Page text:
Article

North American white mitochondrial haplogroups in prostate and renal cancer.

Department of Urology, Emory University, Atlanta, Georgia 30322, USA.
The Journal of Urology (Impact Factor: 3.75). 03/2006; 175(2):468-72; discussion 472-3. DOI: 10.1016/S0022-5347(05)00163-1
Source: PubMed

ABSTRACT While the mitochondrion is known to be a key mediator of apoptosis, there has been little inquiry into the inheritance pattern of mitochondria in patients with cancer. We compared the mtDNA haplotype in patients with prostate and renal cancer to that in controls to determine if there is an association between mitochondrial genotype and cancer.
Haplotyping was performed using polymerase chain reaction/digest identification of key polymorphic sites in the mitochondrial genome. A total of 121 and 221 white men with renal and prostate cancer, respectively, were identified following pathological confirmation of cancer, while 246 white controls were selected randomly from a bank of cadaveric organ donor DNA. Statistical analysis was performed and ORs were calculated.
Mitochondrial haplogroup U was a highly significant risk factor for prostate and renal cancer vs controls (16.74% and 20.66% vs 9.35%, Fisher's exact test p = 0.019 and 0.005, respectively). The association remained statistically significant in renal cancer even after Bonferroni adjustment for multiple comparisons. Haplogroup U carried an OR of 1.95 for prostate cancer and an OR of 2.52 for renal cancer.
The inheritance of mitochondrial haplogroup U is associated with an approximately 2-fold increased risk of prostate cancer and 2.5-fold increased risk of renal cancer in white North American individuals. Therefore, individuals with this mitochondrial haplotype are in a high risk group. Because mitochondrial haplogroup U is found in 9.35% of the white United States population, there are more than 20 million individuals in this high risk group.

0 Bookmarks
 · 
86 Views
  • [Show abstract] [Hide abstract]
    ABSTRACT: Mitochondrial common variants (mtSNPs) and the haplogroups defined by them have been inconsistently correlated with increased prostate cancer risk. Here we aimed to investigate the influence of the mitochondrial genetic background on prostate cancer. A total of 15 single-nucleotide polymorphisms (SNPs) representing the common European branches of the mtDNA phylogeny were analyzed in a cohort of 620 Spanish prostate cancer patients and 616 matched population-based controls. Association tests were computed on mtSNPs and haplogroups. None of the evaluated mtSNPs or haplogroups were statistically associated with prostate cancer risk in our Spanish cohort. We show that previous association findings do not rest on solid grounds given that all of them (i) were based on underpowered studies, (ii) did not control for population stratification, (iii) lacked replication/confirmation cohorts, and (iv) and did not control for multiple test corrections. Taken together, a critical reassessment of the previous literature and the results obtained in the present study suggest that mtDNA common European variants are not correlated with increases in the risk for prostate cancer.Journal of Human Genetics advance online publication, 5 June 2014; doi:10.1038/jhg.2014.46.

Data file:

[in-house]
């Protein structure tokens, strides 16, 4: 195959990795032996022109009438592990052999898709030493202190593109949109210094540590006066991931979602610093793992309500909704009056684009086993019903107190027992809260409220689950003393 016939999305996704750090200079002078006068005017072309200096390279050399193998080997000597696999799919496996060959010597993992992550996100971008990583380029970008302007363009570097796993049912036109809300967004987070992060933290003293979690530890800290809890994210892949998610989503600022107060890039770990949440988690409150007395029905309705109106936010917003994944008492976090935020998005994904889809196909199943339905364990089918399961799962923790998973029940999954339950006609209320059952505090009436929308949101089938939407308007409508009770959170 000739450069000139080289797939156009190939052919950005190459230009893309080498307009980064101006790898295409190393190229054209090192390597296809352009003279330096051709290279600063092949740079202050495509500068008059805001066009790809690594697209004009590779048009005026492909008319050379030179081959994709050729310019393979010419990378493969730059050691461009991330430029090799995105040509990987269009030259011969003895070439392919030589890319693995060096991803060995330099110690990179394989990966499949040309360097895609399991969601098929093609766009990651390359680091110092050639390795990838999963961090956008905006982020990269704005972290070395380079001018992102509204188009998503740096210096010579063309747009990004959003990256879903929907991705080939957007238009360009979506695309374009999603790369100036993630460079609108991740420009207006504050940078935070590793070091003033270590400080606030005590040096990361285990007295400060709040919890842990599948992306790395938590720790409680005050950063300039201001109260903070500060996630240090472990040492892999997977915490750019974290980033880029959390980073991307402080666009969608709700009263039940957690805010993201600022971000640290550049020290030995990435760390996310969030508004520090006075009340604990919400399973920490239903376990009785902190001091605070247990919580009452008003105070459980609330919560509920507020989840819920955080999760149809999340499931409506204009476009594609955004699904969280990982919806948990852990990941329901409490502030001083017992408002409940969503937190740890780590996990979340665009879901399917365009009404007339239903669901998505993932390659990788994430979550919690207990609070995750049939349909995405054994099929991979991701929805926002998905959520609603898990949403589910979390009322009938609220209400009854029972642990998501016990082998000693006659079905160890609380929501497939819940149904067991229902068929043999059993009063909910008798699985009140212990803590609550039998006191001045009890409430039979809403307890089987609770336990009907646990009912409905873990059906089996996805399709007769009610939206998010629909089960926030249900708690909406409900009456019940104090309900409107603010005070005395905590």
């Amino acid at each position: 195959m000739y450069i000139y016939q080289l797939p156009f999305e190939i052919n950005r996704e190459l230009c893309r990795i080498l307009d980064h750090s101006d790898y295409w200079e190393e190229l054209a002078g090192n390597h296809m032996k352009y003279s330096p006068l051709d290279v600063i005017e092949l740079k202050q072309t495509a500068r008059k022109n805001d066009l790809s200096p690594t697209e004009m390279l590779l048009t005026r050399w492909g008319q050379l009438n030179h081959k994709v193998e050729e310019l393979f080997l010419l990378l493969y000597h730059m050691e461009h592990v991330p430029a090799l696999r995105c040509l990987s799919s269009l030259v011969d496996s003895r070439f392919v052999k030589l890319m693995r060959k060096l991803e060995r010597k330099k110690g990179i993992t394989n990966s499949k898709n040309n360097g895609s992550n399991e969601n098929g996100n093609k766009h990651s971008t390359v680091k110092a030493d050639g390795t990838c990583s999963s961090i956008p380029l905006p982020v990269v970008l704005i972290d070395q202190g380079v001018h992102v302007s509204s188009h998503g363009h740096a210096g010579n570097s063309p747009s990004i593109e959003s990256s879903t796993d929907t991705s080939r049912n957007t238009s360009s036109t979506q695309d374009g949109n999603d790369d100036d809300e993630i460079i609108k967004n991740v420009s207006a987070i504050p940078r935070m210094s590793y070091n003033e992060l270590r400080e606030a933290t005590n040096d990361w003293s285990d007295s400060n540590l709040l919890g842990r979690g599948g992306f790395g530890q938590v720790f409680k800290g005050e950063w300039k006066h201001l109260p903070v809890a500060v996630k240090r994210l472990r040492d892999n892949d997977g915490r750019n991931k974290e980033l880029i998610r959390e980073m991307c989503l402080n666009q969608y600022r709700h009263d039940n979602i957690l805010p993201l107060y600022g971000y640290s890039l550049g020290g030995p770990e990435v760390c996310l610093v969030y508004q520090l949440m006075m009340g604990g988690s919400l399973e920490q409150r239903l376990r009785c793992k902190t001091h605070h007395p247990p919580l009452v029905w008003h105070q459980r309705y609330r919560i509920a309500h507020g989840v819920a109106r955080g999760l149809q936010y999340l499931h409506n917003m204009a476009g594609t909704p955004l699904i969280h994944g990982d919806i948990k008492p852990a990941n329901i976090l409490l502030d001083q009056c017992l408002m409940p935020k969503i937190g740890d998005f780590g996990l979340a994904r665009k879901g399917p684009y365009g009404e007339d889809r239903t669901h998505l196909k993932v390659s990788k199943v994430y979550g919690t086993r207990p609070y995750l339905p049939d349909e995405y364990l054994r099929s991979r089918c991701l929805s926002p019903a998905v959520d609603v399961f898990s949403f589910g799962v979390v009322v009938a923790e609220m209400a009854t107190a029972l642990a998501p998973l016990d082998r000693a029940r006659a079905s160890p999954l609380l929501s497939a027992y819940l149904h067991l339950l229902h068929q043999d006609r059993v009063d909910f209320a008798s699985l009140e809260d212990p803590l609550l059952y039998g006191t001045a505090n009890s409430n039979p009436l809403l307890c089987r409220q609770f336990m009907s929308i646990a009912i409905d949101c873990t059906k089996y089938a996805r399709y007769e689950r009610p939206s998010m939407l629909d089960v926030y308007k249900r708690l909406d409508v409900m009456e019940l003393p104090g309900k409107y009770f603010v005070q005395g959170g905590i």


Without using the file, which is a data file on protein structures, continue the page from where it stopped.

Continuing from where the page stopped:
Journal of Human Genetics 06/2014; · 2.53 Impact Factor
  • Source
    [Show abstract] [Hide abstract]
    ABSTRACT: Recent studies have shown association of mtDNA background with cancer development. We analyzed mitochondrial DNA (mtDNA) control region variation of 201 patients with nasopharyngeal carcinoma (NPC) and of 201 normal controls from Chaoshan Han Chinese to discern mtDNA haplogroup effect on the disease onset. Binary logistic regression analysis with adjustment for gender and age revealed that the haplogroup R9 (P = 0.011, OR = 1.91, 95% CI = 1.16-3.16), particularly its sub-haplogroup F1 (P = 0.015, OR = 2.43, 95% CI = 1.18-5.00), were associated significantly with increased NPC risk. These haplogroups were further confirmed to confer high NPC risk in males and/or individuals ≥40 years of age, but not in females or in subjects <40 years old. Our results indicated that mtDNA background confers genetic susceptibility to NPC in Chaoshan Han Chinese, and R9, particularly its sub-haplogroup F1, is a risk factor for NPC.
    PLoS ONE 01/2014; 9(1):e87795. · 3.53 Impact Factor
  • Source
    [Show abstract] [Hide abstract]
    ABSTRACT: mtDNA non-synonymous germ line variation (G10398A; p.A114T) has remained equivocal with least mechanistic understanding in showing an association with cancer. This has necessitated showing in-vitro how an over-expression within mitochondria of either of the variants produces higher intracellular ROS, resulting in differential anchorage dependent and independent growth. Both these features were observed to be relatively higher in ND3:114T variant. An elevated amount of intracellular carbonylated proteins and a reduced activity of a key glycolytic enzyme, Pyruvate kinase M2, along with high glucose uptake and lactate production were other pro-cancerous features observed. The retrograde signaling through surplus ROS was generated by post-ND3 over-expression regulated nuclear gene expression epigenetically, involving selectively the apoptotic-DDR-pathways. The feature of ND3 over-expression, inducing ROS mediated pro-cancerous features in the cells in in vitro, was replicated in a pilot study in a limited number of sporadic breast tumors, suggesting the importance of mitochondrial germ-line variant(s) in enabling the cells to acquire pro-cancerous features.
    Scientific Reports 10/2014; 4. · 5.08 Impact Factor